step num from 1 to numInteractions
		strokeColor of field ("album " & num) = 20,30,100 -- dark orange
	end step
	text of field "display field" = ""
	clear normalGraphic of button "albumImage"
	lastFieldId = null
	completedInteractionList = ""
end enterPage

to handle mouseLeave
	local string tarName
	tarName = name of target
	if word 1 of tarName = "album"
		sysCursor = default
	end if
end mouseLeave

The way to look at the enterPage handler is that we want to initialize the page to our desired state. We need to set our global variables so they are defined at the top of the script. We initialize numInteractions and then use our first step loop (a For loop in other programming languages) to set the strokeColor of each of our fields to a dark orange. In a step loop, the variable (num) goes from the initial condition (1) to the final value (numInteractions). The code within the loop runs each time. Notice how many lines of code we save plus get more flexibility to change the number of interactions without adding code by building the name of the field (“album ” & num), letting OpenScript build a reference, and setting the color. From there, we clear our display field and “albumImage” button. Finally, we clear our lastFieldId and completedInteractionList variables. It is very important that we forward the enterPage message – lots of other things happen in ToolBook at higher levels in response to this message.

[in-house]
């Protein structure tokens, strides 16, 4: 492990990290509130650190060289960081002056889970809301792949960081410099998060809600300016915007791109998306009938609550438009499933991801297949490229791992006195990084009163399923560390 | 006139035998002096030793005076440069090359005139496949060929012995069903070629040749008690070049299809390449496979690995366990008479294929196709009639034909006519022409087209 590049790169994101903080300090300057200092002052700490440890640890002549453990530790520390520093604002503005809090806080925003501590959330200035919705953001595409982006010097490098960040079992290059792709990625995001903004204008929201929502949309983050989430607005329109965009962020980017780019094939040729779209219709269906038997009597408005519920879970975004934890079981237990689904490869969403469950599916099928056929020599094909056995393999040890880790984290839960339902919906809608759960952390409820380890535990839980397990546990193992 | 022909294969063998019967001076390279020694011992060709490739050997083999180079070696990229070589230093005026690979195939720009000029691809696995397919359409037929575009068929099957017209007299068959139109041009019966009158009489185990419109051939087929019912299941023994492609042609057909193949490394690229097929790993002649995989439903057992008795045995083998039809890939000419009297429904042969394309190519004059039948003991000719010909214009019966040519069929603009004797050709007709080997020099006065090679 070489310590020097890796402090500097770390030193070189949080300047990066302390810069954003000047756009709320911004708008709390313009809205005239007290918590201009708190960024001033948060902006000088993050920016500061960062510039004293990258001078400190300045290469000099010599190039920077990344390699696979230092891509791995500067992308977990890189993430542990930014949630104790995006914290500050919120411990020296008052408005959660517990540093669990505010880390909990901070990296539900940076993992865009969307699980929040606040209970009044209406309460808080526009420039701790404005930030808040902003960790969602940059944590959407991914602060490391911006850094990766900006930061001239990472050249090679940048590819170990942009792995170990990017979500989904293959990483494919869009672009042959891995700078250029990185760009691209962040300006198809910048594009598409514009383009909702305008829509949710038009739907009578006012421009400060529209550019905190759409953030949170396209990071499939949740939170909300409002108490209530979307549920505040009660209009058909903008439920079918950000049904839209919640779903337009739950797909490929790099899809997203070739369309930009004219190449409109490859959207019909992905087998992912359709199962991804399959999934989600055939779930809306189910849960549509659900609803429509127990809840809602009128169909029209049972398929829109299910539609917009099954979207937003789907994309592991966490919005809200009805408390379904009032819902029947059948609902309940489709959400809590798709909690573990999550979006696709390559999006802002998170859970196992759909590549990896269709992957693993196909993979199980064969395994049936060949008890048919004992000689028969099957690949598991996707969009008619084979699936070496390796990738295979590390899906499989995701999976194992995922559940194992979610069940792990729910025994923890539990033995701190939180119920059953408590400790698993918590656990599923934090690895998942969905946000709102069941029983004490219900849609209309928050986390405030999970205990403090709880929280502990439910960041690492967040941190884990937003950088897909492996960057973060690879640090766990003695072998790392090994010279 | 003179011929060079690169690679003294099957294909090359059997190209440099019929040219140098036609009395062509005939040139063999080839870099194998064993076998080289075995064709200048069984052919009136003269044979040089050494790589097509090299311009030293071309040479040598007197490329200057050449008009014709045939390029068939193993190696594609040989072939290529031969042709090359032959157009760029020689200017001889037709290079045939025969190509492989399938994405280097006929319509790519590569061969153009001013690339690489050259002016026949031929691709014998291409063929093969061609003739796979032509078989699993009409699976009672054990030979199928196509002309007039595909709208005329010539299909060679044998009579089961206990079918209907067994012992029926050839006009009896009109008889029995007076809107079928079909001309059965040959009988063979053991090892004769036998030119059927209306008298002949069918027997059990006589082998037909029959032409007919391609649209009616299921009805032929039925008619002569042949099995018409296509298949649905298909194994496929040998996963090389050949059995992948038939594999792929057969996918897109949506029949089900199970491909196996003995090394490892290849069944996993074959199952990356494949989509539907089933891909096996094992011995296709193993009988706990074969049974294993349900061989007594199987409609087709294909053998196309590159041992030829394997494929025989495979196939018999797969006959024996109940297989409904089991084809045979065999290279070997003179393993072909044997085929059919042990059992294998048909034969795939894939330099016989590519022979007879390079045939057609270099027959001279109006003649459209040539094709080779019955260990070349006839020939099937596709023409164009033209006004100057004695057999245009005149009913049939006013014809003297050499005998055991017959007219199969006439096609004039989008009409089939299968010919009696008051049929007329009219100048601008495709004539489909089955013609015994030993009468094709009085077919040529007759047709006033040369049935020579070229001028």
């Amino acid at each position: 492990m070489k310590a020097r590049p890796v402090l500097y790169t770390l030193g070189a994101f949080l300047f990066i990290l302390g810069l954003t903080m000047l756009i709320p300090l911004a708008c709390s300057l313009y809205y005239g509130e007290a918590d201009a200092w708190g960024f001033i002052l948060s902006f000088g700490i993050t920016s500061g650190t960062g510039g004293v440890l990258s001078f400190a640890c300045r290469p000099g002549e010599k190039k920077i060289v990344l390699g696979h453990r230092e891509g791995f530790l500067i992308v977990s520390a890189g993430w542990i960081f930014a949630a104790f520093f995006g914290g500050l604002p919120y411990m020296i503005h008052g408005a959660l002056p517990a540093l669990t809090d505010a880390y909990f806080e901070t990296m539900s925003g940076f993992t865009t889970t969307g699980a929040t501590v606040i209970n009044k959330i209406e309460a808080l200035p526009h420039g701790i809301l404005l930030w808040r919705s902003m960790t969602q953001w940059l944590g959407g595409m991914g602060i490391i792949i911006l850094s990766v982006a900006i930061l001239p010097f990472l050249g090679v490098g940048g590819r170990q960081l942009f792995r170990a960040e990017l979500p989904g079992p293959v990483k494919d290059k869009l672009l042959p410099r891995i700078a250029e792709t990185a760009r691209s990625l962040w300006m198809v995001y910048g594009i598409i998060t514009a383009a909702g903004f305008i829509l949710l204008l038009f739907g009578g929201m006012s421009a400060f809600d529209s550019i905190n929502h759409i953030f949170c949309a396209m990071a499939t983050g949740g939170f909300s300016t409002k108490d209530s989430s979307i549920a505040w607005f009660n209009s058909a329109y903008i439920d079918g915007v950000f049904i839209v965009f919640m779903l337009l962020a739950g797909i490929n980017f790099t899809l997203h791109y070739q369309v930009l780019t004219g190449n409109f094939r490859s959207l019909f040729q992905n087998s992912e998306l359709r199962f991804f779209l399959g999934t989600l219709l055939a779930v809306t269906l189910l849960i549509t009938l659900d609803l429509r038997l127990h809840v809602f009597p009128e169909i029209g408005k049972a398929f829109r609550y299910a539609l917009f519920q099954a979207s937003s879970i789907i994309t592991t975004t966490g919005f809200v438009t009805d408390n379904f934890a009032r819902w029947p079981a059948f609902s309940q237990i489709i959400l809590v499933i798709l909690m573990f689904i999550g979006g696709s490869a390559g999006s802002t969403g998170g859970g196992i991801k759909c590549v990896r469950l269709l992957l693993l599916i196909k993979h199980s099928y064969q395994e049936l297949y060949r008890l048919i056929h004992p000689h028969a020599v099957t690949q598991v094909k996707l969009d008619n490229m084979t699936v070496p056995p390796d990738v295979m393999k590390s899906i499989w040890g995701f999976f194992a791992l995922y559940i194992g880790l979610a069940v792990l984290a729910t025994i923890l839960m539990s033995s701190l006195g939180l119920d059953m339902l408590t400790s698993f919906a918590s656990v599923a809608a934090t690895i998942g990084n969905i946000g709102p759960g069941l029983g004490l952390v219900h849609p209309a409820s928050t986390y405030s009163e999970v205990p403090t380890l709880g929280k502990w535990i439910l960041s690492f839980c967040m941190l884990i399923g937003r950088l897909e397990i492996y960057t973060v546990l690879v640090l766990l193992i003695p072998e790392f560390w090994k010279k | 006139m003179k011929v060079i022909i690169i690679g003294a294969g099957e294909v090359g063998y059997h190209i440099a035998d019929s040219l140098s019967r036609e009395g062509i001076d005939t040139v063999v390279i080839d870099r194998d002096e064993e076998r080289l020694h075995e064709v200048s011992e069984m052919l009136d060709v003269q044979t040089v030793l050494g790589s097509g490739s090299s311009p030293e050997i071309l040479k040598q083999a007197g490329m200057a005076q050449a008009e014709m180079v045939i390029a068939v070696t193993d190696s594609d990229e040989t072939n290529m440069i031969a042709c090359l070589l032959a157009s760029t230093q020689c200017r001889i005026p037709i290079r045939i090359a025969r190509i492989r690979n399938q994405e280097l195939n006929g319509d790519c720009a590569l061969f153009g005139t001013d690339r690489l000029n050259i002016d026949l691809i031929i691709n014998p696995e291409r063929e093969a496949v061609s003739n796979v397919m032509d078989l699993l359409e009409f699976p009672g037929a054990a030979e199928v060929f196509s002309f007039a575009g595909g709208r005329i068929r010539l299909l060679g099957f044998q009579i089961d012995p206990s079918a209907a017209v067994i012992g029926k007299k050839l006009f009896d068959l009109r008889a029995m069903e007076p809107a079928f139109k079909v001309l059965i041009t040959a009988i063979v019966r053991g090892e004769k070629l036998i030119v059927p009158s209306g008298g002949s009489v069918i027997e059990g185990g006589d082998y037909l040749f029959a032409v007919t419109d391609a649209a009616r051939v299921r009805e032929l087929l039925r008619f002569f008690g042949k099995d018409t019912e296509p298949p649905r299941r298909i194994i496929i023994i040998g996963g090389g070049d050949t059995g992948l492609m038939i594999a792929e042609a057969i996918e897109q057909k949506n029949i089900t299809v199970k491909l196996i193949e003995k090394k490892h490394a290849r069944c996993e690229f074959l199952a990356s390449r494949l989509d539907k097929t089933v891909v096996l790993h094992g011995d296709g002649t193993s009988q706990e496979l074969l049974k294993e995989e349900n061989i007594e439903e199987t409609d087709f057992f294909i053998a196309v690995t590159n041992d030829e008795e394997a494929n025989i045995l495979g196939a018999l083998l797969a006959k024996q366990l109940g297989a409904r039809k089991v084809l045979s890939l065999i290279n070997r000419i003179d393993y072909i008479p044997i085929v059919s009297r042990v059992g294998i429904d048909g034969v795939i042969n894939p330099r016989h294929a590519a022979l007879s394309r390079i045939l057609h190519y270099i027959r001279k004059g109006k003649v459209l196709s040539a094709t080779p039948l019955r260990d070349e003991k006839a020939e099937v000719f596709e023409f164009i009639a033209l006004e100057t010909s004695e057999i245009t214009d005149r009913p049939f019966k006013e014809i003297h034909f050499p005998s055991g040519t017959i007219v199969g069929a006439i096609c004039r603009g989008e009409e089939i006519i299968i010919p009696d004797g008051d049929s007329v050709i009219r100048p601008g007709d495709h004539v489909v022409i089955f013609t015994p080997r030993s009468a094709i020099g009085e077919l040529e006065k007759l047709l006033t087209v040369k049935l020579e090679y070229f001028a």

The mouseLeave handler is quite simple. We use the same logic as above to make sure we are only handling the event for our album name fields. If so, we set the sysCursor back to default.

We will cover this example for the ToolBook Actions Editor, Flash, JavaScript, and Silverlight/XAML in future blog posts.


About Jeff Rhodes
Jeff Rhodes is a founder and Chief Technical Officer of Platte Canyon Multimedia Software Corporation, a leader in developing commercial e-Learning software. He graduated at the top of his class at the Air Force Academy, where he earned a Bachelor of Science in Electrical Engineering. Jeff received a Masters degree in Economics from the London School of Economics, which he attended under a British Marshall Scholarship. Jeff is the author of "Creating Business Applications with Microsoft 365: Techniques in Power Apps, Power BI, SharePoint, and Power Automate", "Creating Business Applications with Office 365: Techniques in SharePoint, PowerApps, Power BI, and More", “Programming for e-Learning Developers: ToolBook, Flash, JavaScript, & Silverlight”, and “VBTrain.Net: Creating Computer and Web Based Training with Visual Basic .NET.” He also co-wrote “The ToolBook Companion.” Jeff lives in Colorado Springs with his wife Sue.